ZFS is storing the data in 2 of the 3 storage devices, because we’re using RAIDZ1, which offers one mirror for all data.

Cosmic Ray Simulation!

We can flip some bits if we first offline one of the drives:

sudo zpool offline mypool /home/graham/Documents/test/file1

Now load up file1 in wxHexEditor, press Ctrl-F, and search for abcd.

Before Edit

Type over abcd to change it to anything you like.

After edit

You’ll need to change the file mode to “Overwrite”, so you can then File->Save.

Once saved, file1 no longer contains the correct data:

$ grep abcde file*
Binary file file3 matches

Online file1 again, so the zpool is whole:

sudo zpool online mypool /home/graham/Documents/test/file1

Results – Catastrophe?

ZFS hasn’t accessed any data yet, so doesn’t yet realize the error:

$ sudo zpool status   pool: mypool
 state: ONLINE
  scan: resilvered 2.50K in 0h0m with 0 errors on Sun May 24 10:30:30 2015

	NAME                                   STATE     READ WRITE CKSUM
	mypool                                 ONLINE       0     0     0
	  raidz1-0                             ONLINE       0     0     0
	    /home/graham/Documents/test/file1  ONLINE       0     0     0
	    /home/graham/Documents/test/file2  ONLINE       0     0     0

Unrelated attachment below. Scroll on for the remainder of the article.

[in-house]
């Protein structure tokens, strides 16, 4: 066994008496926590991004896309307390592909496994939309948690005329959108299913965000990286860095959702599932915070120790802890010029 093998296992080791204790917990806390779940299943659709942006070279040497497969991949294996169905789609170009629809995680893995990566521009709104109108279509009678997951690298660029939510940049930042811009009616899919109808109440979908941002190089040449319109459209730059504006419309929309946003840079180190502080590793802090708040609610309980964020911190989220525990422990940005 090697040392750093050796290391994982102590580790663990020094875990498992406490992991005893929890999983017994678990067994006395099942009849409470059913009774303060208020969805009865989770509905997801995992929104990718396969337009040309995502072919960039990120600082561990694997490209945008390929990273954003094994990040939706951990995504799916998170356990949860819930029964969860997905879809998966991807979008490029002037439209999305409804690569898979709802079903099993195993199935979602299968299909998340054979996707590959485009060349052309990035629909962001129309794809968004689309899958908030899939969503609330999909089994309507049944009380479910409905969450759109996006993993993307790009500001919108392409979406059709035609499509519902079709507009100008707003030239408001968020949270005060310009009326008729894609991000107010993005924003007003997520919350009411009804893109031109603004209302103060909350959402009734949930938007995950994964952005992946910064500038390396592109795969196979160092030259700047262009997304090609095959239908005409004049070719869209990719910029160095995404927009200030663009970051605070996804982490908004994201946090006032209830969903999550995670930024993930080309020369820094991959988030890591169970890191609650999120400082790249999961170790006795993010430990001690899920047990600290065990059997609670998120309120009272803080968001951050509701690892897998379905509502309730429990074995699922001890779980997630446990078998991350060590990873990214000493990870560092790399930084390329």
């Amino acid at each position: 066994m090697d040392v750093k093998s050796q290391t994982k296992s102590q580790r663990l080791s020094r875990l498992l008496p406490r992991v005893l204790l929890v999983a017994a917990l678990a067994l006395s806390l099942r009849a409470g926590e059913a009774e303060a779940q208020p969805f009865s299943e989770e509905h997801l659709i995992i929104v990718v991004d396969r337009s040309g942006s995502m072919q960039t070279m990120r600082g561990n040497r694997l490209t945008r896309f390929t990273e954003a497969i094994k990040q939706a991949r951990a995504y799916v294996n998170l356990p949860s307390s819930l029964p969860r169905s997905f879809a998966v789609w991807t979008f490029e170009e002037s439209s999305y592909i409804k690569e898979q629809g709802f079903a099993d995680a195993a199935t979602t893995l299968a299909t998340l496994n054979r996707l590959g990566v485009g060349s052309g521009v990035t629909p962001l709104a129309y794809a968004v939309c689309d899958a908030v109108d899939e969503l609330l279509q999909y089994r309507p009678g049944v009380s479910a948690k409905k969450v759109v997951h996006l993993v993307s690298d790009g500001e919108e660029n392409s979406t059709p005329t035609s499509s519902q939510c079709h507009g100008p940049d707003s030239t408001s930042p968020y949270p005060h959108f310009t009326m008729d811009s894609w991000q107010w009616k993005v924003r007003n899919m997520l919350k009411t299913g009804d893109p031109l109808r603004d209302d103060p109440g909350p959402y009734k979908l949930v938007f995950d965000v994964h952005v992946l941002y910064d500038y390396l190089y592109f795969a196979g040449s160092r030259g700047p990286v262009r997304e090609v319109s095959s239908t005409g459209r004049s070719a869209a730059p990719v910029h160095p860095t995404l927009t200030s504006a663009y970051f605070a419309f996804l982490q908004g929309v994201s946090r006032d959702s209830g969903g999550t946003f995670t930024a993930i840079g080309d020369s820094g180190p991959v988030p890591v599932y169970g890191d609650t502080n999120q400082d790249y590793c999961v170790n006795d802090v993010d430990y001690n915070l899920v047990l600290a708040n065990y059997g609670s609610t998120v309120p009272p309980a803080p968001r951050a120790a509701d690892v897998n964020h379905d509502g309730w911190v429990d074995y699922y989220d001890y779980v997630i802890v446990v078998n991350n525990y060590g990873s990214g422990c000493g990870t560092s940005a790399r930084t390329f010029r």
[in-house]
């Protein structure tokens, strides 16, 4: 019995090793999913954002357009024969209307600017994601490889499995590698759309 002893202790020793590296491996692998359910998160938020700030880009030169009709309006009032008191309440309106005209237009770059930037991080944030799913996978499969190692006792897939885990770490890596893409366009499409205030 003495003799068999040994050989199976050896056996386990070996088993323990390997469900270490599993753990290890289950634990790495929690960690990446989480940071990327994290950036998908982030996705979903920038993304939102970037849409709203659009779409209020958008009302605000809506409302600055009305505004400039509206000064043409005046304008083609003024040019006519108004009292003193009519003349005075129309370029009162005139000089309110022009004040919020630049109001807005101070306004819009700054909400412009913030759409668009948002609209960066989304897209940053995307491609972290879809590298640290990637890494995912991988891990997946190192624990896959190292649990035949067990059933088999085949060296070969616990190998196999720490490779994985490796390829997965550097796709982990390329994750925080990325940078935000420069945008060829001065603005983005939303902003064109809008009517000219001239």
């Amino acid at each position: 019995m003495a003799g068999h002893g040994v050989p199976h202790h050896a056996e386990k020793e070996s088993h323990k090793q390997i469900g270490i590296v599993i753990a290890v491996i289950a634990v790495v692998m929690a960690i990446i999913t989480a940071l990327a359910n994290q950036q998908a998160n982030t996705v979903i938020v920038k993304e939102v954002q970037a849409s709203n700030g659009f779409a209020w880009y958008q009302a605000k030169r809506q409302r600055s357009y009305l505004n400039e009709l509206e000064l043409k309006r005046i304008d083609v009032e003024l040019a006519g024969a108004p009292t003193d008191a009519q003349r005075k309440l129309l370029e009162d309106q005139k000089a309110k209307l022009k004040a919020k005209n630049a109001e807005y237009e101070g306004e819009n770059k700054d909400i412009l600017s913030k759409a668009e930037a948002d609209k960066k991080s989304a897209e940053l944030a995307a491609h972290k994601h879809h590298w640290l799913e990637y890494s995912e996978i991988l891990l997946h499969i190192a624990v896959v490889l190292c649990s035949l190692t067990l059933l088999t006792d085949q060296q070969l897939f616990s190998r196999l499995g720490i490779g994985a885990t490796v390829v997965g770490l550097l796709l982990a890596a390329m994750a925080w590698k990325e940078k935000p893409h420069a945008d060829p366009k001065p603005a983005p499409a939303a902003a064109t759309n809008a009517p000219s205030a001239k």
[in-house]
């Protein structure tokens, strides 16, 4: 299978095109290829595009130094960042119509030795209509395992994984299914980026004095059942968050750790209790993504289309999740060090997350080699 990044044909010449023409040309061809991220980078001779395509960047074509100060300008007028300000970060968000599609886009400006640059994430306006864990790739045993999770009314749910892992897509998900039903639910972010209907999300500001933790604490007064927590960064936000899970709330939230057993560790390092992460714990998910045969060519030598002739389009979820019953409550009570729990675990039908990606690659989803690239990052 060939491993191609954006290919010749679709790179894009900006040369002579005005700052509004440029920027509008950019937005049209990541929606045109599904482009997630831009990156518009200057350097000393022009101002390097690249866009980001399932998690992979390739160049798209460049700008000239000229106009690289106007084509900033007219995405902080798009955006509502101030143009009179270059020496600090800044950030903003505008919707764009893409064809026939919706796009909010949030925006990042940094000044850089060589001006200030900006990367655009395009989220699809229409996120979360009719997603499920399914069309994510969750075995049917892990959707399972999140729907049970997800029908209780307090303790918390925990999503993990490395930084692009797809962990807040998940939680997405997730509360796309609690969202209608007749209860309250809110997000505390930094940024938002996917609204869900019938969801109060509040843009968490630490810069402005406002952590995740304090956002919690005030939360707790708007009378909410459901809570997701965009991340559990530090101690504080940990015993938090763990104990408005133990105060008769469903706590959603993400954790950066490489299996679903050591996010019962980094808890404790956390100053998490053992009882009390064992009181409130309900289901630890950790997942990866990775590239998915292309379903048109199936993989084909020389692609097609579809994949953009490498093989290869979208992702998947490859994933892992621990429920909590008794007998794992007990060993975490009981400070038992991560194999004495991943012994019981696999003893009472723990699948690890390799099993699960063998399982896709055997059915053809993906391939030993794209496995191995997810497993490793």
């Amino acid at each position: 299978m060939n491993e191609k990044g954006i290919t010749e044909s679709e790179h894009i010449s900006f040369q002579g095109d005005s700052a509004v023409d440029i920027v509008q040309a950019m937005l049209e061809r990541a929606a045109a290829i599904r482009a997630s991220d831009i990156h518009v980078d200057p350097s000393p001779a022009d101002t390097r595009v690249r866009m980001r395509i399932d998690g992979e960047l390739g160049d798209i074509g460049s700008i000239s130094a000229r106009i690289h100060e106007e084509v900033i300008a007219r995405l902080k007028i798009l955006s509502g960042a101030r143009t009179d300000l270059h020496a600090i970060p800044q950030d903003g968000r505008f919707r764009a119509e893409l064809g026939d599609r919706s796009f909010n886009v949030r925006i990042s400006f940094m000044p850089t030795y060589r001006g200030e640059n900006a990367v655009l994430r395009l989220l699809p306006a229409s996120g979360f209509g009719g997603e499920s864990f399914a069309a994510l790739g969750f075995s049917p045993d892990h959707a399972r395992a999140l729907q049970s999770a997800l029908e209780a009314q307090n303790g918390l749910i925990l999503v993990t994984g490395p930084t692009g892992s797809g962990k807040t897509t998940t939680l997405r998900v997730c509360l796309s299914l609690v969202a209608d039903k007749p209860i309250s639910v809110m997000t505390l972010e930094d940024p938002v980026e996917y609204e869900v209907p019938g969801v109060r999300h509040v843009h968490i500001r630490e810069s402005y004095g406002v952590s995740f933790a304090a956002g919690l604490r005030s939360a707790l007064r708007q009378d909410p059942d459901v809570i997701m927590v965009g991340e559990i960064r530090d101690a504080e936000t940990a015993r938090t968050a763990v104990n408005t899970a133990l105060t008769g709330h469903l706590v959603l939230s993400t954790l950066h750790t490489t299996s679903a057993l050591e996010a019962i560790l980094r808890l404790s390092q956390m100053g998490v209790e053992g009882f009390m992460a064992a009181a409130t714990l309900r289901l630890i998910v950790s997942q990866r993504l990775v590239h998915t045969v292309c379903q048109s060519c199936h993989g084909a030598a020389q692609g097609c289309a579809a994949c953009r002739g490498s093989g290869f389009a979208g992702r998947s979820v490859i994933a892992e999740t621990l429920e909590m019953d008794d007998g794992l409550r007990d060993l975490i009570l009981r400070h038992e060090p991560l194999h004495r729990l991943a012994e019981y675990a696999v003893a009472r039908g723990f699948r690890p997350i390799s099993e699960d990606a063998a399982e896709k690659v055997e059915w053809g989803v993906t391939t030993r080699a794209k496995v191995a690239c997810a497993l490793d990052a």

/home/graham/Documents/test/file3  ONLINE       0     0     0

errors: No known data errors

Though we introduced a data error, ZFS gives good data:

$ cat /mypool/a.txt 

No sign of any error! In my case, a status report still shows no errors, perhaps because the data came from a cache or because it read the data from file3, which we didn’t change.
We can force ZFS to check integrity with the scrub command:

$ sudo zpool scrub mypool 
$ sudo zpool status 
  pool: mypool
 state: ONLINE
status: One or more devices has experienced an unrecoverable error.  An
	attempt was made to correct the error.  Applications are unaffected.
action: Determine if the device needs to be replaced, and clear the errors
	using 'zpool clear' or replace the device with 'zpool replace'.
  scan: scrub repaired 512 in 0h0m with 0 errors on Sun May 24 10:34:42 2015

	NAME                                   STATE     READ WRITE CKSUM
	mypool                                 ONLINE       0     0     0
	  raidz1-0                             ONLINE       0     0     0
	    /home/graham/Documents/test/file1  ONLINE       0     0     1
	    /home/graham/Documents/test/file2  ONLINE       0     0     0
	    /home/graham/Documents/test/file3  ONLINE       0     0     0

errors: No known data errors

ZFS has certainly sat up and noticed now!

Note the changed status and the ‘1’ in the ‘CKSUM’ column for our cosmically zapped file1. ZFS wrote good data over bad (“scrub repaired”):

$ grep abcde file*
Binary file file1 matches
Binary file file3 matches

“Applications are unaffected.” Music to my ears – thanks to mirroring we had redundancy and ZFS was able to recover our data.

We can safely clear the error. If these were real disks, we would now decide whether to replace the potentially failing drive.

Catastrophe avoided!

Experimenting with ZFS Failures